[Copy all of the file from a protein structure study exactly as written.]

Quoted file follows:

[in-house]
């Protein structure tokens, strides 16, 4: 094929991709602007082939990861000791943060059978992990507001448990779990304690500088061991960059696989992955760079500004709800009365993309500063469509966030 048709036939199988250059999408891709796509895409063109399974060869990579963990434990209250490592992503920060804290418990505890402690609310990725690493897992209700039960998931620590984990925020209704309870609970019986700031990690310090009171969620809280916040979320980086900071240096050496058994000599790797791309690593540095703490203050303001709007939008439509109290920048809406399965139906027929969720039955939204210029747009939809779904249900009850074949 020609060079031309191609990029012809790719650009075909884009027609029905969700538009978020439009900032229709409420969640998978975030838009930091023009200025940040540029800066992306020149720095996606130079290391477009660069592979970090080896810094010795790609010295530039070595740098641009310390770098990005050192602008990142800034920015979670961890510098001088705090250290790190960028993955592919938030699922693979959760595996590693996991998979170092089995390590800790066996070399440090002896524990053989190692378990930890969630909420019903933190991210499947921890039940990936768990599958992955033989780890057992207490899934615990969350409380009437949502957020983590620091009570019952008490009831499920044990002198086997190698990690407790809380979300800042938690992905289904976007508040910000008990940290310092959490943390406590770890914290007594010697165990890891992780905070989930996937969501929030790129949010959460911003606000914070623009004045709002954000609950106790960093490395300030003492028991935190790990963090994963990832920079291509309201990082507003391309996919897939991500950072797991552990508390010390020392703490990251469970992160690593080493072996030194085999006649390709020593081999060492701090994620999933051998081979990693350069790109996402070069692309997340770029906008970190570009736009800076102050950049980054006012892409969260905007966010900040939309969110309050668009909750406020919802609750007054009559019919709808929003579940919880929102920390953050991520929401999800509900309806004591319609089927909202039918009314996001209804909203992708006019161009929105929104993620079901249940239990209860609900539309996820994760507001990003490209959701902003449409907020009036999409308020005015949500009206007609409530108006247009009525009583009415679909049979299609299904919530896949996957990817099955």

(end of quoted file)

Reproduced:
[in-house]
């Protein structure tokens, strides 16, 4: 094929991709602007082939990861000791943060059978992990507001448990779990304690500088061991960059696989992955760079500004709800009365993309500063469509966030 048709036939199988250059999408891709796509895409063109399974060869990579963990434990209250490592992503920060804290418990505890402690609310990725690493897992209700039960998931620590984990925020209704309870609970019986700031990690310090009171969620809280916040979320980086900071240096050496058994000599790797791309690593540095703490203050303001709007939008439509109290920048809406399965139906027929969720039955939204210029747009939809779904249900009850074949 020609060079031309191609990029012809790719650009075909884009027609029905969700538009978020439009900032229709409420969640998978975030838009930091023009200025940040540029800066992306020149720095996606130079290391477009660069592979970090080896810094010795790609010295530039070595740098641009310390770098990005050192602008990142800034920015979670961890510098001088705090250290790190960028993955592919938030699922693979959760595996590693996991998979170092089995390590800790066996070399440090002896524990053989190692378990930890969630909420019903933190991210499947921890039940990936768990599958992955033989780890057992207490899934615990969350409380009437949502957020983590620091009570019952008490009831499920044990002198086997190698990690407790809380979300800042938690992905289904976007508040910000008990940290310092959490943390406590770890914290007594010697165990890891992780905070989930996937969501929030790129949010959460911003606000914070623009004045709002954000609950106790960093490395300030003492028991935190790990963090994963990832920079291509309201990082507003391309996919897939991500950072797991552990508390010390020392703490990251469970992160690593080493072996030194085999006649390709020593081999060492701090994620999933051998081979990693350069790109996402070069692309997340770029906008970190570009736009800076102050950049980054006012892409969260905007966010900040939309969110309050668009909750406020919802609750007054009559019919709808929003579940919880929102920390953050991520929401999800509900309806004591319609089927909202039918009314996001209804909203992708006019161009929105929104993620079901249940239990209860609900539309996820994760507001990003490209959701902003449409907020009036999409308020005015949500009206007609409530108006247009009525009583009415679909049979299609299904919530896949996957990817099955």